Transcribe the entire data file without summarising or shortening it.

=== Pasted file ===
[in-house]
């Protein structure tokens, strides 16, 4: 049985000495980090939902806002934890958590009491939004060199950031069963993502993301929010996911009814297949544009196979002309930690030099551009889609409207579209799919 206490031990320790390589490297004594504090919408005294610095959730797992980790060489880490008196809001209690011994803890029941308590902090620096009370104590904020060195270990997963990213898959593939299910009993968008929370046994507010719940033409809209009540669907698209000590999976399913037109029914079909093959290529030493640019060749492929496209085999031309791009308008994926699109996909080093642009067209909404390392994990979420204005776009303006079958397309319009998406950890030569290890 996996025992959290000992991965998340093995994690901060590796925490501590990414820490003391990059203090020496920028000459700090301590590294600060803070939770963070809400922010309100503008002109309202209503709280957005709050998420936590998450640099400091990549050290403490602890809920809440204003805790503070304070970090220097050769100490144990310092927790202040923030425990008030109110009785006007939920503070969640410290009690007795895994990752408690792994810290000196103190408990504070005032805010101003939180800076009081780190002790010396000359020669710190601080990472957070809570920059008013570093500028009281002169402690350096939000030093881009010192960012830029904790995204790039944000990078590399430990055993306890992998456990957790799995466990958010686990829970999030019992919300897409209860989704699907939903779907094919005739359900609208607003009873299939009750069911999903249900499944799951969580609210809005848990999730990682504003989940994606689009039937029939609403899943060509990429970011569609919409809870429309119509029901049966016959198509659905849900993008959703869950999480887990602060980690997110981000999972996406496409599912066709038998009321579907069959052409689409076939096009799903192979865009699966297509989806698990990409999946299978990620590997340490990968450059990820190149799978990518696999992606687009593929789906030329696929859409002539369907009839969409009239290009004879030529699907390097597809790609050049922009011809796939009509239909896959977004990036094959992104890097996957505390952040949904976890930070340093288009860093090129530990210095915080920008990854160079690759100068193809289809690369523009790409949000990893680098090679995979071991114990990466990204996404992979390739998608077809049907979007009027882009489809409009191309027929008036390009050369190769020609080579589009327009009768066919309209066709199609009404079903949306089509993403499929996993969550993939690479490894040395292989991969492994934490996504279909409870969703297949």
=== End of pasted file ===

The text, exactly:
[in-house]
């Protein structure tokens, strides 16, 4: 049985000495980090939902806002934890958590009491939004060199950031069963993502993301929010996911009814297949544009196979002309930690030099551009889609409207579209799919 206490031990320790390589490297004594504090919408005294610095959730797992980790060489880490008196809001209690011994803890029941308590902090620096009370104590904020060195270990997963990213898959593939299910009993968008929370046994507010719940033409809209009540669907698209000590999976399913037109029914079909093959290529030493640019060749492929496209085999031309791009308008994926699109996909080093642009067209909404390392994990979420204005776009303006079958397309319009998406950890030569290890 996996025992959290000992991965998340093995994690901060590796925490501590990414820490003391990059203090020496920028000459700090301590590294600060803070939770963070809400922010309100503008002109309202209503709280957005709050998420936590998450640099400091990549050290403490602890809920809440204003805790503070304070970090220097050769100490144990310092927790202040923030425990008030109110009785006007939920503070969640410290009690007795895994990752408690792994810290000196103190408990504070005032805010101003939180800076009081780190002790010396000359020669710190601080990472957070809570920059008013570093500028009281002169402690350096939000030093881009010192960012830029904790995204790039944000990078590399430990055993306890992998456990957790799995466990958010686990829970999030019992919300897409209860989704699907939903779907094919005739359900609208607003009873299939009750069911999903249900499944799951969580609210809005848990999730990682504003989940994606689009039937029939609403899943060509990429970011569609919409809870429309119509029901049966016959198509659905849900993008959703869950999480887990602060980690997110981000999972996406496409599912066709038998009321579907069959052409689409076939096009799903192979865009699966297509989806698990990409999946299978990620590997340490990968450059990820190149799978990518696999992606687009593929789906030329696929859409002539369907009839969409009239290009004879030529699907390097597809790609050049922009011809796939009509239909896959977004990036094959992104890097996957505390952040949904976890930070340093288009860093090129530990210095915080920008990854160079690759100068193809289809690369523009790409949000990893680098090679995979071991114990990466990204996404992979390739998608077809049907979007009027882009489809409009191309027929008036390009050369190769020609080579589009327009009768066919309209066709199609009404079903949306089509993403499929996993969550993939690479490894040395292989991969492994934490996504279909409870969703297949």